Counsel " should exercise 'billing judgment' with respect to hours worked." Hensley, 461 U.S. at 437. Plaintiff, as the fee applicant, bears the burden of demonstrating the reasonableness of its fee request, Kenney v. A Touch of Patience Shared Hous., Inc., 119 F.Supp.2d 514, 516, 525 (E.D. Va. 2011), and of " providing sufficient detail in their records to explain and support their requests for fees and costs." Andrade v. Aerotek, Inc., 852 F.Supp.2d 637, 645 (D. Md. 2012). Indeed, " the party who seeks payment must keep records in sufficient detail that a neutral judge can make a fair evaluation of the time expended, the nature and need for the service, and the reasonable fees to be allowed." Hensley, 461 U.S. at 441 (1983) (Burger, C.J., concurring). " Where the documentation of hours is inadequate, the district court may reduce the award accordingly." Id. at 433.

         " Proper documentation is the key to ascertaining the number of hours reasonably spent on legal tasks." EEOC v. Nutri/System Inc., 685 F.Supp. 568, 573 (E.D. Va. 1988). Thus, inadequate documentation, which may take the form of vague task entries or block billing, impedes a court's reasonableness review. See In re Outsidewall Tire Litig., Civil Action No. 1:09cvl217, 52 F.Supp.3d 777, 2014 WL 4925782, *8 (E.D. Va. Sept. 29,2014). Blocking billing is " the practice of grouping, or 'lumping,' several tasks together

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under a single entry, without specifying the amount of time spent on each particular task." Project Vote/Voting for Am., Inc. v. Long, 887 F.Supp.2d 704, 716 (E.D. Va. 2012) (quoting Guidry v. Clare, 442 F.Supp.2d 282, 294 (E.D.Va.2006)). Though not prohibited, id., block billing is disfavored in this district. Courts have reduced fee claims by 10% to 20% in order to address the deficiencies created by lumping. See In re Outsidewall Tire Litig., 52 F.Supp.3d 777, 2014 WL 4925782 at*9.

         The Fourth Circuit reviews a district court's award of attorney's fees for abuse of discretion. Grissom, 549 F.3d at 320. Appellate " review of the district court's award is sharply circumscribed; [the Fourth Circuit]... recognize[s] that because a district court has close and intimate knowledge of the efforts expended and the value of the services rendered, the fee award must not be overturned unless it is clearly wrong." Id. (quoting Plyler, 902 F.2d at 277-78).


         A. Attorneys' Fees

         1. Lodestar Method

         The first step in calculating the attorneys' fees is to determine the lodestar by multiplying the reasonable hourly rate by the reasonable number of hours. In sum, Plaintiff submits that the total fees expended are $32,510.50 for 79.7 hours. This represents an average hourly rate of just over $470.00, a composite of the rates charged by each attorney and paralegal: $260.00 per hour for one paralegal, $725.00 per hour for one partner in the law firm, and $425.00 per hour for one associate. In determining the lodestar, the Court will consider the first, second, third, fifth, sixth and ninth Johnson factors: " the time and labor expended," " the novelty and difficulty of the questions raised; " the skill required to properly perform the legal services rendered," " the customary fees for like work," " the attorney's expectations at the outset of the litigation," and " the experience, reputation, and ability of the attorney."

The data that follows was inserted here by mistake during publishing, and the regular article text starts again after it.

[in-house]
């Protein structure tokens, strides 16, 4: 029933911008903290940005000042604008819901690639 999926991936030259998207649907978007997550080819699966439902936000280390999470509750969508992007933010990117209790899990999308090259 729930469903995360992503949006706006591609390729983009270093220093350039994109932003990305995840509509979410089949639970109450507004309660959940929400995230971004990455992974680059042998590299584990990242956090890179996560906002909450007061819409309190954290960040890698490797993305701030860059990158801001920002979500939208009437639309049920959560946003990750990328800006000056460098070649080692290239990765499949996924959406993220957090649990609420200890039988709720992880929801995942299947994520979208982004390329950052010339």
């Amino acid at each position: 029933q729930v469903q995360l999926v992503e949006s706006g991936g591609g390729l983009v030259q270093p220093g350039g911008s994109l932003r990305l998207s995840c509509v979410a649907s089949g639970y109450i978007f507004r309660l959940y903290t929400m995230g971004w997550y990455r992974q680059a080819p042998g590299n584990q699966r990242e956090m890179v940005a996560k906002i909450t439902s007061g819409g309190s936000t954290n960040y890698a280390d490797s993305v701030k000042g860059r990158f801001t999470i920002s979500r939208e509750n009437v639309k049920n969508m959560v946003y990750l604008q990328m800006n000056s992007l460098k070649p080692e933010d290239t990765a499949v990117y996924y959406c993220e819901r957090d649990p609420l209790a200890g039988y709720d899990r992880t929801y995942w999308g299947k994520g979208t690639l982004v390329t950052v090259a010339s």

Plaintiff ultimately bears the burden of demonstrating that the requested rates are reasonable. Defendant raises two objects related to the reasonableness of the rate. First, the Court should apply the hourly rate in Hampton Roads. Def.'s Br. in Opp. 1. Second, the services of one, not two, attorneys were reasonably necessary for the two hearings. Def.'s Br. in Opp. 2.

         a. Hourly Rate

         In support of its burden to establish the prevailing market rate of attorneys' fees in the relevant community where the district court sits (i.e., the Eastern District of Virginia), Plaintiff initially submitted: (1) the affidavit of its lead counsel and billing records for lead counsel, one junior attorney, and one paralegal; and (2) a copy of a schedule of prevailing hourly rates for intellectual property counsel in metropolitan cities across the country, including the Washington, D.C. area, complied by the American Intellectual Property Law Association (" AIPLA" ) and found in its 2013 Report of the Economic Survey.

         In disputing Plaintiffs request, Defendant's counsel stated that highly qualified counsel was available locally and submitted his own affidavit attesting to the billing rates in the Hampton Roads legal market for large-firm intellectual property attorneys with experience commensurate with Plaintiff's counsel.